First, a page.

A Brit kitty named Orlando pounced on the lead in The Observer newspapers’ stock portfolio challenge, casting a stockbroker, fund manager and wealth manager, as well as a team of students, into the litter box.
How good was the orange tabby? Everyone had $8,018.99 to invest at the beginning of 2012. We’ve converted their hoards to U.S. dollars because unlike the cat, we don’t do well with the pound sterling.
Orlando’s portfolio over a year increased to $8,889.21, compared with $8,301.26 generated by the professionals and $7,762.38 by the kids.
“All but one of Orlando’s stocks (Morrisons) rose during the last three months of the year, including specialist plastics and foam company Filtrona, which Orlando had hastily swapped for underperforming Scottish American Investment Trust in September,” the article by the London-based paper says.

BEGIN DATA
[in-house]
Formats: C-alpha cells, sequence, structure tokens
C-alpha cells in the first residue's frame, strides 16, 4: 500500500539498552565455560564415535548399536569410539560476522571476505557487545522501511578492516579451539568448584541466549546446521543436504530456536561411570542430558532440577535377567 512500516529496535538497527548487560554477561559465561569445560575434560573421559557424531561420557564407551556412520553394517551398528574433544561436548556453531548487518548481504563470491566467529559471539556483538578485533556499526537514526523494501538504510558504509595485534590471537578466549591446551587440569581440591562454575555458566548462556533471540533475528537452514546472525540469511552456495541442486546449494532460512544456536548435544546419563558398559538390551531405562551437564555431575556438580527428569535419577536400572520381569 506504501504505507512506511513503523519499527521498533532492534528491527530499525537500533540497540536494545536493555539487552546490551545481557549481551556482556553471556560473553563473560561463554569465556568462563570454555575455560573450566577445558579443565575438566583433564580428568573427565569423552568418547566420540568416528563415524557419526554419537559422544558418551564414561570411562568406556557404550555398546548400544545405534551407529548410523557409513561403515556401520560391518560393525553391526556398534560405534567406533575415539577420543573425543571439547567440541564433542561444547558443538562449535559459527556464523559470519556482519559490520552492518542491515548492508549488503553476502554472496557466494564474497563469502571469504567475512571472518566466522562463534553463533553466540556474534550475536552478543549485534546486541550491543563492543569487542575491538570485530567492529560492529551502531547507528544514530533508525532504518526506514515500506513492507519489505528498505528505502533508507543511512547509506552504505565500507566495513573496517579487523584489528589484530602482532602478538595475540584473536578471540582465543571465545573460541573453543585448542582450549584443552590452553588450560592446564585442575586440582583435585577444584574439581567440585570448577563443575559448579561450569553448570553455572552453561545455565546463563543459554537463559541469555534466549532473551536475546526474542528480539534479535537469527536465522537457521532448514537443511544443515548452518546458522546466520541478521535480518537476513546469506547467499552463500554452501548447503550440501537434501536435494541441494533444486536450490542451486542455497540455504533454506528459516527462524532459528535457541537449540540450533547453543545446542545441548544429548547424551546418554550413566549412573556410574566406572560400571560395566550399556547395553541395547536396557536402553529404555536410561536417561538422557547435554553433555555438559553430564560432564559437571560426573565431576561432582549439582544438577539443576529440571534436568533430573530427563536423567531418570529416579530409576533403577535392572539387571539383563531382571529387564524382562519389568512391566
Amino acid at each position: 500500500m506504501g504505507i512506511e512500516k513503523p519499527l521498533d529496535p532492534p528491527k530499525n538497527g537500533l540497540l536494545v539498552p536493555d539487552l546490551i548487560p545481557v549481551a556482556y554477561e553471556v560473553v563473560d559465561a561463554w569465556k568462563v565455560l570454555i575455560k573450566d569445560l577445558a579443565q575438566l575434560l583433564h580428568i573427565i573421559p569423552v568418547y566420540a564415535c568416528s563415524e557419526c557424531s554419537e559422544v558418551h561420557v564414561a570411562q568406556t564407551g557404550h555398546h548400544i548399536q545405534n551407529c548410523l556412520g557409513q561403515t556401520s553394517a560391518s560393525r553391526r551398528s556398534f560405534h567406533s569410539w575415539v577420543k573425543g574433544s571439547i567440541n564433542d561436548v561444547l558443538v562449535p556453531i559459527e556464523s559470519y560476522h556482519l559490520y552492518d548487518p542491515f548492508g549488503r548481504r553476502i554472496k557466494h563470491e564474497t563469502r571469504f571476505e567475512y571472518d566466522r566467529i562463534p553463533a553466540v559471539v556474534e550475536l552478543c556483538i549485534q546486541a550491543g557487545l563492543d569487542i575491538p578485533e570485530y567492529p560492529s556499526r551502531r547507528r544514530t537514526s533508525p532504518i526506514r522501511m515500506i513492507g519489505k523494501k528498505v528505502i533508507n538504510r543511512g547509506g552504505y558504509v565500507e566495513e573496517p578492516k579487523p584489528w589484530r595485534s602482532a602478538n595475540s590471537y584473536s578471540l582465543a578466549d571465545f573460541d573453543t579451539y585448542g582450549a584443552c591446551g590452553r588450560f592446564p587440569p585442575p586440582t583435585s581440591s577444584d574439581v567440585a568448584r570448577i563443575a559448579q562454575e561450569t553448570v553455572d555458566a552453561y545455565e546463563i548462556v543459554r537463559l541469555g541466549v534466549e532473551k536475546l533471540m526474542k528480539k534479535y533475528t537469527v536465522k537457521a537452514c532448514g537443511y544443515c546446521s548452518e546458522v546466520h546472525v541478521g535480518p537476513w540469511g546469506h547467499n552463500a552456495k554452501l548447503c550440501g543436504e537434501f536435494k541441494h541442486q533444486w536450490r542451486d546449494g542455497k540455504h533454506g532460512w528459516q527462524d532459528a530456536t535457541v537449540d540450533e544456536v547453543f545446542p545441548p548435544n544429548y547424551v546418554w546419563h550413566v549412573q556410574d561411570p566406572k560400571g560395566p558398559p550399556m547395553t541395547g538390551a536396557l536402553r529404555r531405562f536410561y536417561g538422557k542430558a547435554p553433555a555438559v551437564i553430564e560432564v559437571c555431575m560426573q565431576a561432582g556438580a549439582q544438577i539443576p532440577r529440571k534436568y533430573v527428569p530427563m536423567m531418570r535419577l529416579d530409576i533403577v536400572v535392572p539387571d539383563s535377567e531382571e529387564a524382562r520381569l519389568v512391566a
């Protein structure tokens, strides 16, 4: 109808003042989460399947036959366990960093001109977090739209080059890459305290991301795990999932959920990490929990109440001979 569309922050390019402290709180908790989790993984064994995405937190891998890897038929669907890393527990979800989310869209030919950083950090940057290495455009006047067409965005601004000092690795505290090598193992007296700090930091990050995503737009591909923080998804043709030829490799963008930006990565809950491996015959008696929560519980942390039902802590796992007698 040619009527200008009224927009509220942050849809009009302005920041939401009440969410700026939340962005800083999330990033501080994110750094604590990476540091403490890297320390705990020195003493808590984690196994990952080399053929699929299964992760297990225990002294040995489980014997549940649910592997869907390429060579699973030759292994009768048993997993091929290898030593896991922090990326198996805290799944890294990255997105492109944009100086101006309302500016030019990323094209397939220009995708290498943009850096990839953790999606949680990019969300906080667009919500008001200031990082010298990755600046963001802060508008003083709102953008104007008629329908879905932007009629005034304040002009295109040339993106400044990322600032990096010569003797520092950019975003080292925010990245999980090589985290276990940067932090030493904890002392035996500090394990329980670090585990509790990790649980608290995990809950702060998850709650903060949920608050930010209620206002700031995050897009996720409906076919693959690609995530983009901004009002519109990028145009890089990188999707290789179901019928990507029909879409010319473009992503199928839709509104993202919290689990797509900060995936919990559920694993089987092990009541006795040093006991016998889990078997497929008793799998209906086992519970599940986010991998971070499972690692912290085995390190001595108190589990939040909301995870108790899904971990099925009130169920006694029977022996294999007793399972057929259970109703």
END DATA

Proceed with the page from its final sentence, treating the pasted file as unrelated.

“By contrast, the professionals refused to swap any stocks at the end of the third quarter and paid the price. British Gas fell by 19% and Imagination Technologies dropped by 16.8%, dragging their portfolio down by an average 7.1%.”
The Observer writers suggest:
“The result indicates that the ‘random walk hypothesis,’ popularised in economist Burton Malkiel’s book A Random Walk Down Wall Street, is perhaps truer than we thought. Malkiel’s book explores the idea that share prices move completely at random, making stock markets entirely unpredictable.”
We do not believe that for one second. We are followers of A Random Yowl on Wall Street, which proves that felines have superior investing skills.
Researchers have yet to determine, however, whether indulging in catnip unfairly enhances a contestant’s ability to perform in British newspaper investing competitions.
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